De Fabel van de Illegaal: Argumenten tegen de inburgeringsplicht. Inburgeren in Nederlandse mayonaise-cultuur? (foto: Pauline Krebbers)
Citizenship tests are currently the rage in Europe, with Germany, Austria, Britain and the Netherlands all revising the process by which foreigners are admitted or can become nationals. Leading the pack with an openly discriminatory policy against non-Western countries is "Liberal" Holland. W H Y has a look at some of the more illuminating details of the new "Coming to Netherlands" Civic Integration Tests.
The Civic Integration Abroad Act ...entered into force on 15 March 2006 and sets an additional condition for obtaining a regular temporary residence permit, namely that people must first have a basic knowledge of the Dutch language and Dutch society before they come to the Netherlands. This basic knowledge will be tested by taking an examination, the Basic Civic Integration Examination, in their country of residence. (justitie.nl) This means that if you are planning to stay longer than 3 months, the maximum permissable stay as a tourist, you better know that before you get here. No coming by, smoking a few joints and seeing if you might like to stay here. Another clear indication that the rhetoric of mobility in the global village is not something that any government really wants. And don't forget: Apartheid is a Dutch word. So who are the rules really for?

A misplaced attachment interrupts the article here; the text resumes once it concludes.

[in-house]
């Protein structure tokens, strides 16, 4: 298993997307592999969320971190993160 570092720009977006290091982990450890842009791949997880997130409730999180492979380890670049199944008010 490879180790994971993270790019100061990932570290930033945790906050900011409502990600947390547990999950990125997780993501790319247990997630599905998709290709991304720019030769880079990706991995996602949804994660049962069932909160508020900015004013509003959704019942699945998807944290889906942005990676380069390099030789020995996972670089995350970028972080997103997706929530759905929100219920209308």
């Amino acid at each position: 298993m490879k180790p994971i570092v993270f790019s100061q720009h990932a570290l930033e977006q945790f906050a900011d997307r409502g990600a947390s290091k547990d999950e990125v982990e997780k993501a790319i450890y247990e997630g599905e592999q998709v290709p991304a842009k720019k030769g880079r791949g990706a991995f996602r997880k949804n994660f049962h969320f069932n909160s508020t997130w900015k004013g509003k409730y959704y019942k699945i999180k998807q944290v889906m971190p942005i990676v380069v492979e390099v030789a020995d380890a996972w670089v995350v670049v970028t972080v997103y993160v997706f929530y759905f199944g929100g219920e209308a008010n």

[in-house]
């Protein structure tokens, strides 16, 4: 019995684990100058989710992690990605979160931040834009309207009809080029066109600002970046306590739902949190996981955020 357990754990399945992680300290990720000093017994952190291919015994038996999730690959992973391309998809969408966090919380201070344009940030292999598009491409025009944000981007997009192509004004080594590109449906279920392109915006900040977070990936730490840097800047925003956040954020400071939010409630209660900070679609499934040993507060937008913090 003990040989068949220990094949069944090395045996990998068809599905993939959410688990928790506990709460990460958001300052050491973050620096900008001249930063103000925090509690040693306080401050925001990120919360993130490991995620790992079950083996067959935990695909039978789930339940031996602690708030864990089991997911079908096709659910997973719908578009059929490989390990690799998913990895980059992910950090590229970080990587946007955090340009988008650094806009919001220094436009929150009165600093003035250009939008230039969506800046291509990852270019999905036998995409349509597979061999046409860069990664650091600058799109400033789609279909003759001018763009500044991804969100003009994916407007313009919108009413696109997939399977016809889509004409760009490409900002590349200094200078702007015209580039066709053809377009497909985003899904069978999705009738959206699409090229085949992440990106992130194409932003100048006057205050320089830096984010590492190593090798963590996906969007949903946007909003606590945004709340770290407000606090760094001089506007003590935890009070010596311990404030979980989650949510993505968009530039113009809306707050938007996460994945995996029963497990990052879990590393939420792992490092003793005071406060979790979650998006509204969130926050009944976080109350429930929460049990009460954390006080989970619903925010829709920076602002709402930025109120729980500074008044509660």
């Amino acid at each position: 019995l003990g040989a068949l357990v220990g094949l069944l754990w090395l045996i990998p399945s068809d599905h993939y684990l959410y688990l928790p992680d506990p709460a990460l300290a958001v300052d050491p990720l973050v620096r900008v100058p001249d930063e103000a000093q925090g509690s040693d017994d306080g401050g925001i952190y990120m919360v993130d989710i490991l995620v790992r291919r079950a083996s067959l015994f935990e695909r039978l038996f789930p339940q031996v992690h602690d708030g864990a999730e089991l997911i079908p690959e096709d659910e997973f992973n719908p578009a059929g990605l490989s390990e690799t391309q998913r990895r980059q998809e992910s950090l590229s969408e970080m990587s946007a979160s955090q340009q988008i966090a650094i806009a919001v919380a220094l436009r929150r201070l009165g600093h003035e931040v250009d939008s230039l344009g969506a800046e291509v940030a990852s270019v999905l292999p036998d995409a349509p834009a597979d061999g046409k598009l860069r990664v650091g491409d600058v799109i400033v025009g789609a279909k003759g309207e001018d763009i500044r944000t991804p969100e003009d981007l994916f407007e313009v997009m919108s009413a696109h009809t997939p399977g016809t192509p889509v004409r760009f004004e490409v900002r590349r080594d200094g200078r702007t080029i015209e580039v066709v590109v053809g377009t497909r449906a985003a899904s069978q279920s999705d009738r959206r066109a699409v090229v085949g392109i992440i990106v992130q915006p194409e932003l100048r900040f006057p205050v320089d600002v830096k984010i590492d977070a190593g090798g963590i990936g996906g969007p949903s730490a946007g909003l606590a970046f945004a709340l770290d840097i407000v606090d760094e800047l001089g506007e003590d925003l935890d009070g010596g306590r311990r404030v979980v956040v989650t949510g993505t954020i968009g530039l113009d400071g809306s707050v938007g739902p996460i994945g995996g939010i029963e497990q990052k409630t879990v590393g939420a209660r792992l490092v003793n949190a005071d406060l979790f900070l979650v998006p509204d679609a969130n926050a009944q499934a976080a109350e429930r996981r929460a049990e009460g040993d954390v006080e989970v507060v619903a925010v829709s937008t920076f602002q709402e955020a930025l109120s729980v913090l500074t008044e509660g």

Some 14,000 applicants, mainly from Turkey, Morocco and Surinam, are expected to sit the test each year. The Netherlands, which already has a strict immigration policy, hopes to cut down on so-called 'import brides' (BBC) No surprise that it is the Islamophobia (formerly sold as "multiculturalism") propagated by the populist Dutch politicians that founds the Act. Exempted from the examinations, at first glance, are (white) foreign nationals of the EU and North America... and naturally employees of transnational corporations who can buy their way out of it. But, the fine print at the bottom of this government site also states that as newcomers these people will, however, usually be required to follow the integration programme once in the Netherlands. (IND)
The Dutch Civic Integration test is also a misnomer to refer to the process as a "test," as it really consists of at least three "pre-tests" conducted over the phone before the applicant can then apply at the Dutch embassy in his or her country to register for the actual, hour-long immigration exam on geographical, historical and language issues. (Deutsche Welle)
Speaking on the telephone with (the often-unfriendly) government bureaucrats in your native langauge is often already a foreign affair. But it gets even more Kafka-esque. Canadian blogger in Rotterdam Miss Bad Penny explains that ...an automatic speech recognition system would carry out the exam, to be exact. In other words, the computer would decide whether the candidate can use everyday Dutch language and speak fluently enough. If the computer detects mistakes in your Dutch pronunciation, your application could be refused then and there. I think the candidates should first find out what kind of accent the computer speaks with. It would be such a pity if you speak fluent Dordt but fail because the computer speaks fluent Amsterdam... After some 3 or 4 years of "street" usage of the Dutch language (something hard to practice since most of the talented Dutch quickly respond to your inevitably accent-ridden question in 4 different languages), a practiced foreigner is at best lucky to be confused with being a Belgian. Say 'Scheveningen'...